The news: Experts are pushing forth the idea that the phrase “mild COVID-19 symptoms” doesn’t mean what you think it does.
- In some cases, mild symptoms might indicate something akin to the flu or a cold.
- In other scenarios, mild COVID-19 symptoms could be a severe cold that stops short of hospitalization.
Why it matters: The ongoing “let it rip” approach — letting COVID-19 spread without lockdowns or quarantine — suggests that most people will get infected by the omicron variant (deemed a “mild” version of COVID-19) sooner or later. But infections, even from a mild version of COVID-19, could still knock you out for days.
- “When I talk to patients, I explain that moderate or severe means that you had to go to the hospital and they had to keep you to watch you,” he said.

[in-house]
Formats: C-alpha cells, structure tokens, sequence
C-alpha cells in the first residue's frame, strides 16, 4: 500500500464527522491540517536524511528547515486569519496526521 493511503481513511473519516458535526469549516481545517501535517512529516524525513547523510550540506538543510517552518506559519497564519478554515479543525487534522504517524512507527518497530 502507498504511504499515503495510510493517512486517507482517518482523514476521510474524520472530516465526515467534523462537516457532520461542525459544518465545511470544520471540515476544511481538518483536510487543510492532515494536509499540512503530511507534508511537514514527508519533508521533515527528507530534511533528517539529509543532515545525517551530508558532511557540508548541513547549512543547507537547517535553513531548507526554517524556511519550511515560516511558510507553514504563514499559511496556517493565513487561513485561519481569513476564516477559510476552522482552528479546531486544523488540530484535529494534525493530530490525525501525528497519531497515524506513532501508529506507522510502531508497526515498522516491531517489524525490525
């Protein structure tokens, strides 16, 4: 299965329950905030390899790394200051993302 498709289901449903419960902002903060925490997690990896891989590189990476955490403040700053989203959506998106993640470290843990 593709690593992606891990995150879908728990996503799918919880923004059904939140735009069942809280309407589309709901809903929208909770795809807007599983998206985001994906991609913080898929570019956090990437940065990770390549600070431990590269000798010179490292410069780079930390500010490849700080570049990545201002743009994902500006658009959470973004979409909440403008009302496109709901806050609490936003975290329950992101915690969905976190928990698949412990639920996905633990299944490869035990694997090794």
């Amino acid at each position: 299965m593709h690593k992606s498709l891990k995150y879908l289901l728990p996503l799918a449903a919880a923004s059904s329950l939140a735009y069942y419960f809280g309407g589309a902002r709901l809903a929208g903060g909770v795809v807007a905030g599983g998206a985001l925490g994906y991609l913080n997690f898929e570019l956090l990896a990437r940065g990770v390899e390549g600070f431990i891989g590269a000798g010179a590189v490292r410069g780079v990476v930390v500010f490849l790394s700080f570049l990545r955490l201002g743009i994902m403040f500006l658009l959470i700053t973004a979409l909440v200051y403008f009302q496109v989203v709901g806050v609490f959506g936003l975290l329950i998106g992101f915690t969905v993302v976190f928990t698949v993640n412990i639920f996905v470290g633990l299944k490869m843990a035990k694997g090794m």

- “Mild is not always so mild,” said Dr. William Schaffer, a professor of medicine at Vanderbilt University and medical director of the National Foundation for Infectious Disease, told ABC News.
- “If you’re not sick enough to go to the hospital, there is a tendency to fill some of those roles,” he added.
Remember this: “The patients who are having mild symptoms usually are patients who are vaccinated and boosted,” Lambert told HuffPost.